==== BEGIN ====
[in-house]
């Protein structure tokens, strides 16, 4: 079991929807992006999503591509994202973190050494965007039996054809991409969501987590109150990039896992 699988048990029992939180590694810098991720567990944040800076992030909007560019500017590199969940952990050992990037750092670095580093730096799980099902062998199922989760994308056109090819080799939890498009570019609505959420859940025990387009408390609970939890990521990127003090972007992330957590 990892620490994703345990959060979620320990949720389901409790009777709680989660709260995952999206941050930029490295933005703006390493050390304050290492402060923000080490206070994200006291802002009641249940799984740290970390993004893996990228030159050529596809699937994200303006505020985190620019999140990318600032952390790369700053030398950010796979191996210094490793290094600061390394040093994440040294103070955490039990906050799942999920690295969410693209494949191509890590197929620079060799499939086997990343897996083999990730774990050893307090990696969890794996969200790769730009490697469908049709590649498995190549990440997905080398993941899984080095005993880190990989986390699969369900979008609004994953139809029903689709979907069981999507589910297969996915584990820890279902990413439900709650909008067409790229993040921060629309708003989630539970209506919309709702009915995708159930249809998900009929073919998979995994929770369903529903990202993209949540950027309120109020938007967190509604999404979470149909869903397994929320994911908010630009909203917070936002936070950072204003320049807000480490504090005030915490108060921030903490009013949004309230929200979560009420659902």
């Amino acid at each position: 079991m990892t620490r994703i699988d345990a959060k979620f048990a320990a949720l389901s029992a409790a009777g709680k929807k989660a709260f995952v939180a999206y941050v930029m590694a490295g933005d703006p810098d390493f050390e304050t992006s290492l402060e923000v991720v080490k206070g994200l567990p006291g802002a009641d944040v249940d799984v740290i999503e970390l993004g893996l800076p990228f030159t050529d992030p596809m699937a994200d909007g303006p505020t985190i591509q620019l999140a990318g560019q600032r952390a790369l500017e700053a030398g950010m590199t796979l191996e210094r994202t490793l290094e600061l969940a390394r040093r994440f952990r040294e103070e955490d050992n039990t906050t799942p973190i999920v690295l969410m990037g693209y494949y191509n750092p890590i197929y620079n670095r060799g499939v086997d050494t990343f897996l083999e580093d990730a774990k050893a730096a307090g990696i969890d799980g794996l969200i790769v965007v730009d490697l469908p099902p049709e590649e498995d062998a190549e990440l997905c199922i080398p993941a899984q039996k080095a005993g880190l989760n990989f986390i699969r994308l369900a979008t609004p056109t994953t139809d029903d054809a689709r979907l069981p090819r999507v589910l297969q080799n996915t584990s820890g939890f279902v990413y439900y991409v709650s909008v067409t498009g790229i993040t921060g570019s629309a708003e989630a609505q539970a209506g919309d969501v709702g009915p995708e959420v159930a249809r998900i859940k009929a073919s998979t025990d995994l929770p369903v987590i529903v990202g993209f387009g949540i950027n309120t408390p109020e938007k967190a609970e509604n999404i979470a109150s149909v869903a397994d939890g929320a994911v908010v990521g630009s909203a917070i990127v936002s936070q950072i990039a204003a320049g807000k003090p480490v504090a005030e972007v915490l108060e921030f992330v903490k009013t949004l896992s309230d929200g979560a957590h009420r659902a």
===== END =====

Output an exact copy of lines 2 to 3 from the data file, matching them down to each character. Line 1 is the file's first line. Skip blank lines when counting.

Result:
């Protein structure tokens, strides 16, 4: 079991929807992006999503591509994202973190050494965007039996054809991409969501987590109150990039896992 699988048990029992939180590694810098991720567990944040800076992030909007560019500017590199969940952990050992990037750092670095580093730096799980099902062998199922989760994308056109090819080799939890498009570019609505959420859940025990387009408390609970939890990521990127003090972007992330957590 990892620490994703345990959060979620320990949720389901409790009777709680989660709260995952999206941050930029490295933005703006390493050390304050290492402060923000080490206070994200006291802002009641249940799984740290970390993004893996990228030159050529596809699937994200303006505020985190620019999140990318600032952390790369700053030398950010796979191996210094490793290094600061390394040093994440040294103070955490039990906050799942999920690295969410693209494949191509890590197929620079060799499939086997990343897996083999990730774990050893307090990696969890794996969200790769730009490697469908049709590649498995190549990440997905080398993941899984080095005993880190990989986390699969369900979008609004994953139809029903689709979907069981999507589910297969996915584990820890279902990413439900709650909008067409790229993040921060629309708003989630539970209506919309709702009915995708159930249809998900009929073919998979995994929770369903529903990202993209949540950027309120109020938007967190509604999404979470149909869903397994929320994911908010630009909203917070936002936070950072204003320049807000480490504090005030915490108060921030903490009013949004309230929200979560009420659902």
């Amino acid at each position: 079991m990892t620490r994703i699988d345990a959060k979620f048990a320990a949720l389901s029992a409790a009777g709680k929807k989660a709260f995952v939180a999206y941050v930029m590694a490295g933005d703006p810098d390493f050390e304050t992006s290492l402060e923000v991720v080490k206070g994200l567990p006291g802002a009641d944040v249940d799984v740290i999503e970390l993004g893996l800076p990228f030159t050529d992030p596809m699937a994200d909007g303006p505020t985190i591509q620019l999140a990318g560019q600032r952390a790369l500017e700053a030398g950010m590199t796979l191996e210094r994202t490793l290094e600061l969940a390394r040093r994440f952990r040294e103070e955490d050992n039990t906050t799942p973190i999920v690295l969410m990037g693209y494949y191509n750092p890590i197929y620079n670095r060799g499939v086997d050494t990343f897996l083999e580093d990730a774990k050893a730096a307090g990696i969890d799980g794996l969200i790769v965007v730009d490697l469908p099902p049709e590649e498995d062998a190549e990440l997905c199922i080398p993941a899984q039996k080095a005993g880190l989760n990989f986390i699969r994308l369900a979008t609004p056109t994953t139809d029903d054809a689709r979907l069981p090819r999507v589910l297969q080799n996915t584990s820890g939890f279902v990413y439900y991409v709650s909008v067409t498009g790229i993040t921060g570019s629309a708003e989630a609505q539970a209506g919309d969501v709702g009915p995708e959420v159930a249809r998900i859940k009929a073919s998979t025990d995994l929770p369903v987590i529903v990202g993209f387009g949540i950027n309120t408390p109020e938007k967190a609970e509604n999404i979470a109150s149909v869903a397994d939890g929320a994911v908010v990521g630009s909203a917070i990127v936002s936070q950072i990039a204003a320049g807000k003090p480490v504090a005030e972007v915490l108060e921030f992330v903490k009013t949004l896992s309230d929200g979560a957590h009420r659902a």